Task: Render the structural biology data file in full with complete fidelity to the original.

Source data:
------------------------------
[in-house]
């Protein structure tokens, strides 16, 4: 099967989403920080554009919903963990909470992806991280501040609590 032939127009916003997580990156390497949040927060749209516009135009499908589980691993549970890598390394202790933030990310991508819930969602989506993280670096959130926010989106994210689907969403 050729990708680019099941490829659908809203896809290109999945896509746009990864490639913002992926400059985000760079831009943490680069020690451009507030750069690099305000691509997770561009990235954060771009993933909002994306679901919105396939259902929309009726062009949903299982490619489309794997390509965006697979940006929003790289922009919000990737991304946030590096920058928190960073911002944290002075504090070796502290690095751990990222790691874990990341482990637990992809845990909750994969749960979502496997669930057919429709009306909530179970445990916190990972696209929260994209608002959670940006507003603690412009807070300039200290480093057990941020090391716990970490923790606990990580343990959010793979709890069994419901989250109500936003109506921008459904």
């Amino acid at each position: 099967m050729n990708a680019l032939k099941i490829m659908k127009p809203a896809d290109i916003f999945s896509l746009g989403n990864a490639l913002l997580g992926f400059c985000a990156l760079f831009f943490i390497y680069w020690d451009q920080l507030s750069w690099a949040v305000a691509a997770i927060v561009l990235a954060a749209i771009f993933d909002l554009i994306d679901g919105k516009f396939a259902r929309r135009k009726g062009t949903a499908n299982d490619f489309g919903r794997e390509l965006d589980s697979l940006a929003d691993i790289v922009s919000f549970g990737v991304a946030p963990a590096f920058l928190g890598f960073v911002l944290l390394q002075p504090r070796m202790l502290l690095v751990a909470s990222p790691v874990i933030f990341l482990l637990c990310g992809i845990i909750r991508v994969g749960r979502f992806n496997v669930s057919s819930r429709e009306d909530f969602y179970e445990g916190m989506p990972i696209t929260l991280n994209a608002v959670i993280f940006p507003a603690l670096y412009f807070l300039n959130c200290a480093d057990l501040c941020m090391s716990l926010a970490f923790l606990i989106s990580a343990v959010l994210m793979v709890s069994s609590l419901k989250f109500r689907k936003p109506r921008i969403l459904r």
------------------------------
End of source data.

[in-house]
């Protein structure tokens, strides 16, 4: 099967989403920080554009919903963990909470992806991280501040609590 032939127009916003997580990156390497949040927060749209516009135009499908589980691993549970890598390394202790933030990310991508819930969602989506993280670096959130926010989106994210689907969403 050729990708680019099941490829659908809203896809290109999945896509746009990864490639913002992926400059985000760079831009943490680069020690451009507030750069690099305000691509997770561009990235954060771009993933909002994306679901919105396939259902929309009726062009949903299982490619489309794997390509965006697979940006929003790289922009919000990737991304946030590096920058928190960073911002944290002075504090070796502290690095751990990222790691874990990341482990637990992809845990909750994969749960979502496997669930057919429709009306909530179970445990916190990972696209929260994209608002959670940006507003603690412009807070300039200290480093057990941020090391716990970490923790606990990580343990959010793979709890069994419901989250109500936003109506921008459904």
């Amino acid at each position: 099967m050729n990708a680019l032939k099941i490829m659908k127009p809203a896809d290109i916003f999945s896509l746009g989403n990864a490639l913002l997580g992926f400059c985000a990156l760079f831009f943490i390497y680069w020690d451009q920080l507030s750069w690099a949040v305000a691509a997770i927060v561009l990235a954060a749209i771009f993933d909002l554009i994306d679901g919105k516009f396939a259902r929309r135009k009726g062009t949903a499908n299982d490619f489309g919903r794997e390509l965006d589980s697979l940006a929003d691993i790289v922009s919000f549970g990737v991304a946030p963990a590096f920058l928190g890598f960073v911002l944290l390394q002075p504090r070796m202790l502290l690095v751990a909470s990222p790691v874990i933030f990341l482990l637990c990310g992809i845990i909750r991508v994969g749960r979502f992806n496997v669930s057919s819930r429709e009306d909530f969602y179970e445990g916190m989506p990972i696209t929260l991280n994209a608002v959670i993280f940006p507003a603690l670096y412009f807070l300039n959130c200290a480093d057990l501040c941020m090391s716990l926010a970490f923790l606990i989106s990580a343990v959010l994210m793979v709890s069994s609590l419901k989250f109500r689907k936003p109506r921008i969403l459904r």